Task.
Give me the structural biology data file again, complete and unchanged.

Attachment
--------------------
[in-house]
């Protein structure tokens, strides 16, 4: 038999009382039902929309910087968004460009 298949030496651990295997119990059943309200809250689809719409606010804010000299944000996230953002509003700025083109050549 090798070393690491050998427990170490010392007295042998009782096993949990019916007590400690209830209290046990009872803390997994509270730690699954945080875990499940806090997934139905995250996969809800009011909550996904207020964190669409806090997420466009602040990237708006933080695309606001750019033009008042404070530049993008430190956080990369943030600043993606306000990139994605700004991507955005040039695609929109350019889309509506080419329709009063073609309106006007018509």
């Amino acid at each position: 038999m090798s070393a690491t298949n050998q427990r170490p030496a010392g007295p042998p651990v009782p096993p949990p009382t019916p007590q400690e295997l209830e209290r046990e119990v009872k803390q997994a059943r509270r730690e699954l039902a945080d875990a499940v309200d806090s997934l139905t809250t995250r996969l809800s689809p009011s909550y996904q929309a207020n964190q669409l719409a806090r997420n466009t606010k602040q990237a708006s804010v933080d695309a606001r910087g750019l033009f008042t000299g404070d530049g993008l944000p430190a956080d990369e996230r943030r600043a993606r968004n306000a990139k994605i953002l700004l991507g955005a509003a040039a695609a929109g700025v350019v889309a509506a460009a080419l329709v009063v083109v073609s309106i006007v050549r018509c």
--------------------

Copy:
[in-house]
């Protein structure tokens, strides 16, 4: 038999009382039902929309910087968004460009 298949030496651990295997119990059943309200809250689809719409606010804010000299944000996230953002509003700025083109050549 090798070393690491050998427990170490010392007295042998009782096993949990019916007590400690209830209290046990009872803390997994509270730690699954945080875990499940806090997934139905995250996969809800009011909550996904207020964190669409806090997420466009602040990237708006933080695309606001750019033009008042404070530049993008430190956080990369943030600043993606306000990139994605700004991507955005040039695609929109350019889309509506080419329709009063073609309106006007018509």
């Amino acid at each position: 038999m090798s070393a690491t298949n050998q427990r170490p030496a010392g007295p042998p651990v009782p096993p949990p009382t019916p007590q400690e295997l209830e209290r046990e119990v009872k803390q997994a059943r509270r730690e699954l039902a945080d875990a499940v309200d806090s997934l139905t809250t995250r996969l809800s689809p009011s909550y996904q929309a207020n964190q669409l719409a806090r997420n466009t606010k602040q990237a708006s804010v933080d695309a606001r910087g750019l033009f008042t000299g404070d530049g993008l944000p430190a956080d990369e996230r943030r600043a993606r968004n306000a990139k994605i953002l700004l991507g955005a509003a040039a695609a929109g700025v350019v889309a509506a460009a080419l329709v009063v083109v073609s309106i006007v050549r018509c």